GUANGZHOU, China – Ant Group will share credit data from its consumer lending business with China’s central bank as part of an overhaul of fintech giant.
Huabei is a consumer credit product from the Ant Group. Data from this loan product will be fed into the People’s Bank of China (PBOC) financial credit information database, Ant said in a statement Wednesday.
Information such as the account opening date, the amount of the credit line and the status of the repayment are made available to the central bank. Users need to authorize this. Specific information such as details of the time of purchase or purchases of goods are not passed on to the PBOC.
Ant Group, controlled by billionaire Alibaba founder Jack Ma, suspended its blockbuster IPO in November due to regulatory concerns.
Ant’s lending business worked on a model of matching borrowers with lenders such as banks, but the company did not write those loans. Instead, the banks bore most of the risk.
This worried regulators, who believed that companies like Ant behave like financial institutions but not how they are regulated.
Chinese regulators have ordered the Ant Group to be restructured. In June, the company received the green light to operate a consumer finance business with outside shareholders. This business houses its Huabei and Jiebei loan products and is called Chongqing Ant Consumer Finance Co. Ant will have to underwrite more of these loans in some cases.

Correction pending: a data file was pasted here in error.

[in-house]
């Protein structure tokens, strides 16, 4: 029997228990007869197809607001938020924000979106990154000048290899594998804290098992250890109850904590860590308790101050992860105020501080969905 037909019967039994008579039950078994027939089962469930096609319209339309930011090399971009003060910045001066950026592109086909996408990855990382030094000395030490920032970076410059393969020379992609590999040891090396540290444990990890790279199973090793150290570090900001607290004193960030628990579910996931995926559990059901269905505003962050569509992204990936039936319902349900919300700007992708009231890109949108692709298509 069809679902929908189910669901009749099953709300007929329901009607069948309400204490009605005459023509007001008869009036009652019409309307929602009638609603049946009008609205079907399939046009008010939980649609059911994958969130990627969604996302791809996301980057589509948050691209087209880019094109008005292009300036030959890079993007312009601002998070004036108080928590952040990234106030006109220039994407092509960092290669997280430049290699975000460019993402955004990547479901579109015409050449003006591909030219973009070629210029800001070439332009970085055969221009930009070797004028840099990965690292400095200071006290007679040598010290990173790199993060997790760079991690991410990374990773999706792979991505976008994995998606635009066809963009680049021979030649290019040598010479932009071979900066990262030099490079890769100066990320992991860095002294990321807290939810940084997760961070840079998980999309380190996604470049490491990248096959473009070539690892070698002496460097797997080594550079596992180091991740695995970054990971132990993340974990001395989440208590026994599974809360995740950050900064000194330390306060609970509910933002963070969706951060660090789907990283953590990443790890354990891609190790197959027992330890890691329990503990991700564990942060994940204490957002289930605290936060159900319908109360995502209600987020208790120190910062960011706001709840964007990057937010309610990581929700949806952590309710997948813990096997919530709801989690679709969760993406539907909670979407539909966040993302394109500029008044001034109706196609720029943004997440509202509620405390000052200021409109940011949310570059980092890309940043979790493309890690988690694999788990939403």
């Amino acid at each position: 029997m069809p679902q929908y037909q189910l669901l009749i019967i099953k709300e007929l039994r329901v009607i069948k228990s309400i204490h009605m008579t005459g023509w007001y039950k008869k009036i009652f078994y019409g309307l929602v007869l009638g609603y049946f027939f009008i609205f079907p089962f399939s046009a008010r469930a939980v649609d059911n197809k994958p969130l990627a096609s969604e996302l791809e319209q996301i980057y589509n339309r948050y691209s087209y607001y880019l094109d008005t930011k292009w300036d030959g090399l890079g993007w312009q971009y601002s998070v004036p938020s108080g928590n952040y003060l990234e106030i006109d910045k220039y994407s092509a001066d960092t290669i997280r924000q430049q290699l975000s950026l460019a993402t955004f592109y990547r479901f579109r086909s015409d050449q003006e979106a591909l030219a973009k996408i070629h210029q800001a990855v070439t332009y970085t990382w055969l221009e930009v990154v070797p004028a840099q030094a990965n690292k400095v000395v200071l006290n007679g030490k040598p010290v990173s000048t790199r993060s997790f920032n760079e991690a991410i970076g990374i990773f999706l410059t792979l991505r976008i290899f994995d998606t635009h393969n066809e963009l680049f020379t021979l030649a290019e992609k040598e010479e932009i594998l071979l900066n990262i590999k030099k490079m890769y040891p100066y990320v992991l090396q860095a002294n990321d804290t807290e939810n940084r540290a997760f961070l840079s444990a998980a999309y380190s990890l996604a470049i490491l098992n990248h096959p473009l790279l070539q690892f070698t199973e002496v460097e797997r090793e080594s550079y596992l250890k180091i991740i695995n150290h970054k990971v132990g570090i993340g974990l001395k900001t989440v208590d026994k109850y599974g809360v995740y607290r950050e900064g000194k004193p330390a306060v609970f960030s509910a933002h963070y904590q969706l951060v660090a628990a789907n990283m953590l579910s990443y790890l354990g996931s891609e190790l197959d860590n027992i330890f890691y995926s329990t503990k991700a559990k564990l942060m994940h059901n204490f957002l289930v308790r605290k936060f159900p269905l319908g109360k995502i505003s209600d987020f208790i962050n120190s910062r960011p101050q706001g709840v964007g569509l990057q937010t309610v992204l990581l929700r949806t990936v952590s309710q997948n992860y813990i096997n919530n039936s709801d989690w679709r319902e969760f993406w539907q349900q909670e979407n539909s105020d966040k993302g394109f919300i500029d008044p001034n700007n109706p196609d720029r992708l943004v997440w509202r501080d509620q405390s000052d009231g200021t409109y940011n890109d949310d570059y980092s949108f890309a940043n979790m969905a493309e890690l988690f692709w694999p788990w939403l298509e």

Ant Group is currently in the process of becoming a financial holding company regulated by the PBOC and other regulatory agencies.
An Ant Group logo is pictured at the company’s headquarters, a subsidiary of Alibaba, in Hangzhou, Zhejiang Province, China on October 29, 2020.
Aly song | Reuters
The data exchange requirements with the PBOC bring the Ant Group in line with other financial institutions in the credit sector who need to do the same.
Ant Group said that some users can already see the Huabei-related records in their central bank credit reports.
The company is trying to allay fears that disclosure of Huabei users’ credit information could affect their future ability to obtain credit.
“A comprehensive and proper set of credit records will enable financial institutions to better understand and better serve users’ creditworthiness,” the Ant Group said in a statement.
In my view, this means that Ant can continue to operate under regulatory rules and regulations.
“Therefore, the use of other financial services such as loan applications will not be affected under general circumstances and with normal use of Huabei and timely repayments.”
Kevin Kwek, managing director and senior analyst at Bernstein, said the credit data sharing agreement with the central bank removes “significant” regulatory uncertainties surrounding the Ant Group.
“Sharing data undermines Ant’s lead, of course, but it allows them to receive regulatory blessings such as a consumer finance license,” Kwek told CNBC.
“In my view, this means Ant can continue doing business, but under regulatory frameworks and regulations, and if it helps the broader consumer credit bureau agenda. It’s important to note that Ant will continue to be a very dominant large distributor given his user base, even if he has some data to share now. “